Heather Whiteside, who has a studio on Broadway in Maryville, has been chosen as the artist for the Dogwood Arts Festival’s 50th Anniversary Print. Her imaginatively is detailed in the painting “Dog Day Afternoon on the Square.”
Whiteside’s painting depicts one of Knoxville’s favorite place to enjoy cafés, shops, galleries, festivals, impromptu live music and sunny romps in the fountain. Judges lauded her distinctive stylized use of dramatic light and shadow layered and good story-telling narrative, evoking sunny memories of a laid-back afternoon on Market Square.
Whiteside began developing her artistic skills by making the sidewalks of Europe her canvas for chalk murals. Influenced early on by her parents’ creativity in the areas of photography and painting restoration, Heather also studied at the Art Students League of New York and the Pennsylvania Academy of Fine Art. To those who knew her, there was never a question as to her passion for the arts and creative endeavor, or that painting would become her chosen career path.
Since she moved to Knoxville in 2006, Whiteside says the city’s personality and character has been a constant inspiration. Well known for her impressionistic, urban landscape paintings, she has been represented in galleries nationwide in addition to owning and operating two galleries, including the one at 501 S. Ruth Street, Maryville, which is open by appointment by calling 865-310-3540.
In her own words, Whiteside describes her artistic journey:
“I am primarily a self-taught painter but I was fortunate to study for short stints at the Art Students League of New York, followed by the Pennsylvania Academy of Fine Art. It was never a question as to what I would do for a living. I have always known that I would be a painter. Prior to my professional career, I made money doing chalk murals on the sidewalks of numerous cities internationally. This experience made me stronger and it gave me the courage to try new things without emotional barriers.
“I have been painting professionally for nearly 20 years and, as an only parent to my son, Dalton, (who is now 16), it has been very difficult as my artwork sales are my sole source of income. However, this life circumstance has given me an insatiable drive to survive on my craft. In the earlier years of my career in Nashville, I would load my son’s baby buggy with paintings and peddle door-to-door to collectors, decorators and galleries while I had him strapped to my back.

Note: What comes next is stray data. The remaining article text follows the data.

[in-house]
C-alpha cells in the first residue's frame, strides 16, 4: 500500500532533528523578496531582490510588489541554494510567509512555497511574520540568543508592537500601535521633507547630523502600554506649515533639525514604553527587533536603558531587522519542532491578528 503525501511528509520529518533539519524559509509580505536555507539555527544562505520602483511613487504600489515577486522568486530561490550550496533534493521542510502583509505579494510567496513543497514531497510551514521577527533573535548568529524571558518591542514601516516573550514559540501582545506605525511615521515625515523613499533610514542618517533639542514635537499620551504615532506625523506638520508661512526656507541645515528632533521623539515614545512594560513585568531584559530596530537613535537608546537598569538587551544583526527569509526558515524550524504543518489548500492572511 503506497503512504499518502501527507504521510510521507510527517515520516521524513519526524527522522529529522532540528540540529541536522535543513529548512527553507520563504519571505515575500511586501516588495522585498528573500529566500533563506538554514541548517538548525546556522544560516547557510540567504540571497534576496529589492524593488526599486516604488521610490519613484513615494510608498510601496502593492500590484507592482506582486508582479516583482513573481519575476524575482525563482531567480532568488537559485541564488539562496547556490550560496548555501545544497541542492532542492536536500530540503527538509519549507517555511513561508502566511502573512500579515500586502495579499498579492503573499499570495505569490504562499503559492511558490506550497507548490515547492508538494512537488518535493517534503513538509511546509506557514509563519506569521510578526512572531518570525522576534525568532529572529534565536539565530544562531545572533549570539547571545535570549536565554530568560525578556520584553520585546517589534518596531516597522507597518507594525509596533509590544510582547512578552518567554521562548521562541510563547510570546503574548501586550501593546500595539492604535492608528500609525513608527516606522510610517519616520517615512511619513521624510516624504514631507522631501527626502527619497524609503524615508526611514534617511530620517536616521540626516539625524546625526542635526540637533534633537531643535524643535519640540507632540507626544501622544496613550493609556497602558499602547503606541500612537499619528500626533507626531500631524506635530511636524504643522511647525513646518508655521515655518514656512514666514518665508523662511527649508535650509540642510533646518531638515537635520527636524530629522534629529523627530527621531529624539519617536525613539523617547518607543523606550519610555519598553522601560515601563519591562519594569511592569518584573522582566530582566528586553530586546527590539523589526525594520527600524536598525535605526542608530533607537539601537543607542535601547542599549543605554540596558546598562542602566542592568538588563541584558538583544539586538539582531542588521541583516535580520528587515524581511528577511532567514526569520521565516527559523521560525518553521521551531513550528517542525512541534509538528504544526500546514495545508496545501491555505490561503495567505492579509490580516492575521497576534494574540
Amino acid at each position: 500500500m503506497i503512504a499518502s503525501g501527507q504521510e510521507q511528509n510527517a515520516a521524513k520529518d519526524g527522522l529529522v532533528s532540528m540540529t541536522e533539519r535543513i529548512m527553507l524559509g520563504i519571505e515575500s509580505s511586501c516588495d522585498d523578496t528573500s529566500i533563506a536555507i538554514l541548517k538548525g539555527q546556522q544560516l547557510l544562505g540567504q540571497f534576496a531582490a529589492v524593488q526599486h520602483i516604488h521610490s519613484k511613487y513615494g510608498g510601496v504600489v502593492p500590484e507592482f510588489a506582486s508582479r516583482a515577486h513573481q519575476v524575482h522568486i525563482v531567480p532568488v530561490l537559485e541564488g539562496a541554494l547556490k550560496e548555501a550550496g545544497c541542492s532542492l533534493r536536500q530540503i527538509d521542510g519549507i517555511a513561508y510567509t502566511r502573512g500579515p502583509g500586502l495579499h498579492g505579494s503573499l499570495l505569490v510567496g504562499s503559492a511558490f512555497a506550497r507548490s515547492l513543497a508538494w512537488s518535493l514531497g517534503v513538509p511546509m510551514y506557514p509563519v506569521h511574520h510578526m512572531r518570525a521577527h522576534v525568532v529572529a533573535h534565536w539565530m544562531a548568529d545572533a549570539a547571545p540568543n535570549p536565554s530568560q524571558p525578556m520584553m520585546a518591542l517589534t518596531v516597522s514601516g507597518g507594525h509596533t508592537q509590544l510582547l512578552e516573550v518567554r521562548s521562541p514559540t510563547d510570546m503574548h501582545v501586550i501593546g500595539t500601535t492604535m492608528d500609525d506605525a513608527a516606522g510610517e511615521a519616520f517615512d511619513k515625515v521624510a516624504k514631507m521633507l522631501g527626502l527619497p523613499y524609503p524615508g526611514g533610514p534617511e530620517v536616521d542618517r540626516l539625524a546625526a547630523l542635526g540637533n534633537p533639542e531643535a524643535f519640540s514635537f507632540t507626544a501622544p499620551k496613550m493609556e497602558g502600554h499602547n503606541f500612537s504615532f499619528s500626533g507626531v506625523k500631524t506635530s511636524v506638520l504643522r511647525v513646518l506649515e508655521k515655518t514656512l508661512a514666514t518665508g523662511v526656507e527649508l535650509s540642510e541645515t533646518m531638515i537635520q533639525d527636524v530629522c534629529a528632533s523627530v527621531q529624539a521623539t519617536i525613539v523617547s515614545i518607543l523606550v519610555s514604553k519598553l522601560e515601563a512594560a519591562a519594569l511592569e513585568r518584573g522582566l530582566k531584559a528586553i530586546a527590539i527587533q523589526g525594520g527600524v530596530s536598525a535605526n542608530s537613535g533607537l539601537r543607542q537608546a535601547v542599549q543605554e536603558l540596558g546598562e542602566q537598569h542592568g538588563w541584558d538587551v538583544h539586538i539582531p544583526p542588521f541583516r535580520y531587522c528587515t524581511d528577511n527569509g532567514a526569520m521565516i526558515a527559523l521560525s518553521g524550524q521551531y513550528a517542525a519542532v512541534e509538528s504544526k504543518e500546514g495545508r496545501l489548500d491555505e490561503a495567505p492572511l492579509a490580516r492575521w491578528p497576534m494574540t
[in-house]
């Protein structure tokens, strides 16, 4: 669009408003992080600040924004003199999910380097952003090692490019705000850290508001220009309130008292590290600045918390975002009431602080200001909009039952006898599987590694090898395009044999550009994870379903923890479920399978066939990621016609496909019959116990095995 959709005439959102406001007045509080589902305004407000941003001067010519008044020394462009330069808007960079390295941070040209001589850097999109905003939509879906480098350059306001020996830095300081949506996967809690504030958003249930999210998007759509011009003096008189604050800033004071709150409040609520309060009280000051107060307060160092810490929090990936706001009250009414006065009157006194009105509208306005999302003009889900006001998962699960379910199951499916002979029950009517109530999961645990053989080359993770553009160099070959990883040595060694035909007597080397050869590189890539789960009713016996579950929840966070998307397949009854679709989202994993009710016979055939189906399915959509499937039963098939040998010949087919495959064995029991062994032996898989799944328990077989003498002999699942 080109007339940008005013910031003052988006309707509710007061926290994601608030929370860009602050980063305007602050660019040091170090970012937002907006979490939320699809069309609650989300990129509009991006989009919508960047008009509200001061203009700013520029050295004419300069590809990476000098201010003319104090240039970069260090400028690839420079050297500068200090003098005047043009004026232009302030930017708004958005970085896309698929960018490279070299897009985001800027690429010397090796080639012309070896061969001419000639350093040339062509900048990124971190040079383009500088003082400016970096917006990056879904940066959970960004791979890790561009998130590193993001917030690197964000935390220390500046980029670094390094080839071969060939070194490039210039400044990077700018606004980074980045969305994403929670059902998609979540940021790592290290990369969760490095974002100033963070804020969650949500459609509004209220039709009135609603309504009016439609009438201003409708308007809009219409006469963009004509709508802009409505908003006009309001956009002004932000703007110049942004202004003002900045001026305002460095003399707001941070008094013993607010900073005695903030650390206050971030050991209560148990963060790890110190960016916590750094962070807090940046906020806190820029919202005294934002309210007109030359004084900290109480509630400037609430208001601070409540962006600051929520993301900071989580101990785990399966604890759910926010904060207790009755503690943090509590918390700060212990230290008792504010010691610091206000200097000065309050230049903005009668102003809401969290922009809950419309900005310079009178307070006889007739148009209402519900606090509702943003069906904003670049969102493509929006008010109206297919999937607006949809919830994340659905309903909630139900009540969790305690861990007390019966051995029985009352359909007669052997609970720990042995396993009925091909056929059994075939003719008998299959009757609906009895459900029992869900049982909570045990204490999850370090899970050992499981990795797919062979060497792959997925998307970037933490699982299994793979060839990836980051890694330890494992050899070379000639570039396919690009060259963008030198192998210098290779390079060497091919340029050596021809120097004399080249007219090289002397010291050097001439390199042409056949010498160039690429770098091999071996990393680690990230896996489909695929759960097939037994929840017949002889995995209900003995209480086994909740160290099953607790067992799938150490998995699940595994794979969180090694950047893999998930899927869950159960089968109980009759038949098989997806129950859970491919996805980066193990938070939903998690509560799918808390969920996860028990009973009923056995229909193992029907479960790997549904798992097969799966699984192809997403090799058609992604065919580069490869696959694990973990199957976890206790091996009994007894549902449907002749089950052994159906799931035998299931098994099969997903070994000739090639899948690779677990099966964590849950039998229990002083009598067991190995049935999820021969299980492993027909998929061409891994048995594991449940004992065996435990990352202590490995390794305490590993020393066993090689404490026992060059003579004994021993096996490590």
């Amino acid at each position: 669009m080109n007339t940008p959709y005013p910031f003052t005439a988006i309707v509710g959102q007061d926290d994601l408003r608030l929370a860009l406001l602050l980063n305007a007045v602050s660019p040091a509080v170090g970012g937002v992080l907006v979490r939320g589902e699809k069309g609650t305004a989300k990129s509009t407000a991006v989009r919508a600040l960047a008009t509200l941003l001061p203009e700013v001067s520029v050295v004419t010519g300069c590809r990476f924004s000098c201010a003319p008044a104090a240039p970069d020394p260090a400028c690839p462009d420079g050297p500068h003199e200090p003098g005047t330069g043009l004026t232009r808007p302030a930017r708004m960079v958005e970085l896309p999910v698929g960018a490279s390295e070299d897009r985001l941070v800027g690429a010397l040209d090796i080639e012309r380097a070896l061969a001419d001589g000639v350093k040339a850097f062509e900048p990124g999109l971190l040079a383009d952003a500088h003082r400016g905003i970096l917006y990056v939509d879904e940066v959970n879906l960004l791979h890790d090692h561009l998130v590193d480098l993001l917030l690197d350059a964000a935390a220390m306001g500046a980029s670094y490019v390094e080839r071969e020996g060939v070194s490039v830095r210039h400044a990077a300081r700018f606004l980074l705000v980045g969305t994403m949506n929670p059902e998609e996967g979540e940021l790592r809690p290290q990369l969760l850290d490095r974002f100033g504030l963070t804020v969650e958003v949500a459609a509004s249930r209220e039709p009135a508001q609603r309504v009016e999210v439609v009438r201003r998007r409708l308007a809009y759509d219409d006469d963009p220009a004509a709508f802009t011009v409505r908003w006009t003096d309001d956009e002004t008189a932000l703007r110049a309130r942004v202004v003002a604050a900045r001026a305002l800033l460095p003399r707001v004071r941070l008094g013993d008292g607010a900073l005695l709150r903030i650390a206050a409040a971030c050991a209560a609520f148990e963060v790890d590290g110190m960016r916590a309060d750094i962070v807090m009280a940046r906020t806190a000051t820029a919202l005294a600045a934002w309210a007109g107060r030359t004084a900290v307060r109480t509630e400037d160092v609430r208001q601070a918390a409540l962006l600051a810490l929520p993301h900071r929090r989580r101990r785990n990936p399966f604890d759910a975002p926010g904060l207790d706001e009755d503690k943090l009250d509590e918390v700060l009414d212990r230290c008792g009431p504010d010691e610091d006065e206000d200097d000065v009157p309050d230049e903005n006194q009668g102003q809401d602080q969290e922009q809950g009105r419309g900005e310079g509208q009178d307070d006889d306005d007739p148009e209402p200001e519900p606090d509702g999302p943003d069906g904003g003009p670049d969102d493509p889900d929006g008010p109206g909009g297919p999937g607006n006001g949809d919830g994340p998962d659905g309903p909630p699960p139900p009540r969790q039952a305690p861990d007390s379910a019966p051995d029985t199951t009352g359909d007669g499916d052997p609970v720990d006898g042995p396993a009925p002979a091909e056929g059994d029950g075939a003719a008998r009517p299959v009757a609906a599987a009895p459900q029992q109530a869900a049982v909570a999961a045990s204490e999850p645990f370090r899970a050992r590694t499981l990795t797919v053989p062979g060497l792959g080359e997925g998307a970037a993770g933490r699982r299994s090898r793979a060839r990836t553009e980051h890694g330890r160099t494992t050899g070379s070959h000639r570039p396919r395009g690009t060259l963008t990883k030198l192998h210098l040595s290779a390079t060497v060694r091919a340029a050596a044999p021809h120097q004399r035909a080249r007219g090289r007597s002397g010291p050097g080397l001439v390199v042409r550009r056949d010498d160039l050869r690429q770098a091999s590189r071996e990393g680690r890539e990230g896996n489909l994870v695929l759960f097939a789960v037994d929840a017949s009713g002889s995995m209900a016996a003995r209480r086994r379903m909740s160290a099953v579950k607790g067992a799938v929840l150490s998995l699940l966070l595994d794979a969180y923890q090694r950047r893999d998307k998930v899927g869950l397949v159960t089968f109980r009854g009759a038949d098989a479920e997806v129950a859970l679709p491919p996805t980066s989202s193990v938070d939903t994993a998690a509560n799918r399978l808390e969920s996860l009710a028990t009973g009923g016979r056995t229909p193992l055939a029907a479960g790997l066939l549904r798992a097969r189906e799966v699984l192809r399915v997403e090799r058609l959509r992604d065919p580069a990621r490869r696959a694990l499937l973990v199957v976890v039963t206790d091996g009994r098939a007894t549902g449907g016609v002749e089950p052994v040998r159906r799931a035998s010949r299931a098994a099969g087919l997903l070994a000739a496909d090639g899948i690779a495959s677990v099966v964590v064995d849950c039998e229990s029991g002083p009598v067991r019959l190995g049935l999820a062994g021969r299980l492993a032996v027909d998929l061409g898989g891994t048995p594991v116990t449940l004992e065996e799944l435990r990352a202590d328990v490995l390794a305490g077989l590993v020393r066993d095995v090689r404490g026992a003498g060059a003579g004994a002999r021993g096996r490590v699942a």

“In the studio, I would prop him in his little seat on the table amongst my paints and brushes. He would watch me paint at my easel for endless hours and days. He has now become my most trusted critic and studio assistant and he has a truly gifted eye and appreciation for art and the business.
“My Urban Landscape Paintings began back in 1997 in California. I began creating House Portraits which home-owners would commission me to do. This led to commercial work and to doing architectural renderings for developers and builders. Once I applied the technical skills which I acquired from the renderings along with my fine art painting skills, the result was a vibrant, painterly adaptation of a city street or an architectural composition from a unique vantage point.
“I currently paint from my home-studio in Maryville which is open to the public by appointment. I typically have several original paintings in progress at once, along with numerous other artistic endeavors. All of my current work is available as fine art prints which are reproduced in the studio (either matted or on stretched canvas). I build all my own stretchers and I stretch each canvas by hand, and I do my own matting and framing. Many visitors to the studio find the process fascinating and have the opportunity to see my most current works.”
The 50th Anniversary Commemorative Print, “Dog Day Afternoon on the Square,” is available at the Dogwood Arts Festival during the month of April for $70, and by calling the DAF Office at 865-637-4561. It is also available at Whiteside’s studio by calling 865-310-3540.
Whiteside will also be available for personal signing at the Museum of East Tennessee History, 601 S. Gay Street, from 5 to 8 p.m. on April 2 at the opening of the Dogwood Arts Festival Print Show.
Her website is www.whitesideart.com.